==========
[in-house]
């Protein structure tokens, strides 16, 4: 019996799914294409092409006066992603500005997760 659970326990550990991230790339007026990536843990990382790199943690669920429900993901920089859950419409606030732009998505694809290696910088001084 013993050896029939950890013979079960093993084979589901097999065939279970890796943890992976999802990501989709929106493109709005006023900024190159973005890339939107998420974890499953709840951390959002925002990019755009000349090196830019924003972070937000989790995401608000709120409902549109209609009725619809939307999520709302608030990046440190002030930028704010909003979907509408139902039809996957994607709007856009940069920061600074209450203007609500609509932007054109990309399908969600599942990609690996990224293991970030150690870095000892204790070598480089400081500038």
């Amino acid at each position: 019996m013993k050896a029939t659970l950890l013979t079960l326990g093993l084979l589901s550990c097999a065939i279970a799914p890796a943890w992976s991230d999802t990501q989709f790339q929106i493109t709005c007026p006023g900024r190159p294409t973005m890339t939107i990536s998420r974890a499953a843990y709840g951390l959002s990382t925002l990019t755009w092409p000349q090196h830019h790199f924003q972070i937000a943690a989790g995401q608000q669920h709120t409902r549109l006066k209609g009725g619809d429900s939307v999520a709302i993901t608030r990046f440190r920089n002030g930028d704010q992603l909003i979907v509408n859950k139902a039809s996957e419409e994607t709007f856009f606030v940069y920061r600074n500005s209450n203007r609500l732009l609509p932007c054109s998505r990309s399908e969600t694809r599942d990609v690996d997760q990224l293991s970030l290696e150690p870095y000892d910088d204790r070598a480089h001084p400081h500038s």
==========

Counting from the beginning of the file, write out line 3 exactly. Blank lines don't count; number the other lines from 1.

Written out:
């Amino acid at each position: 019996m013993k050896a029939t659970l950890l013979t079960l326990g093993l084979l589901s550990c097999a065939i279970a799914p890796a943890w992976s991230d999802t990501q989709f790339q929106i493109t709005c007026p006023g900024r190159p294409t973005m890339t939107i990536s998420r974890a499953a843990y709840g951390l959002s990382t925002l990019t755009w092409p000349q090196h830019h790199f924003q972070i937000a943690a989790g995401q608000q669920h709120t409902r549109l006066k209609g009725g619809d429900s939307v999520a709302i993901t608030r990046f440190r920089n002030g930028d704010q992603l909003i979907v509408n859950k139902a039809s996957e419409e994607t709007f856009f606030v940069y920061r600074n500005s209450n203007r609500l732009l609509p932007c054109s998505r990309s399908e969600t694809r599942d990609v690996d997760q990224l293991s970030l290696e150690p870095y000892d910088d204790r070598a480089h001084p400081h500038s």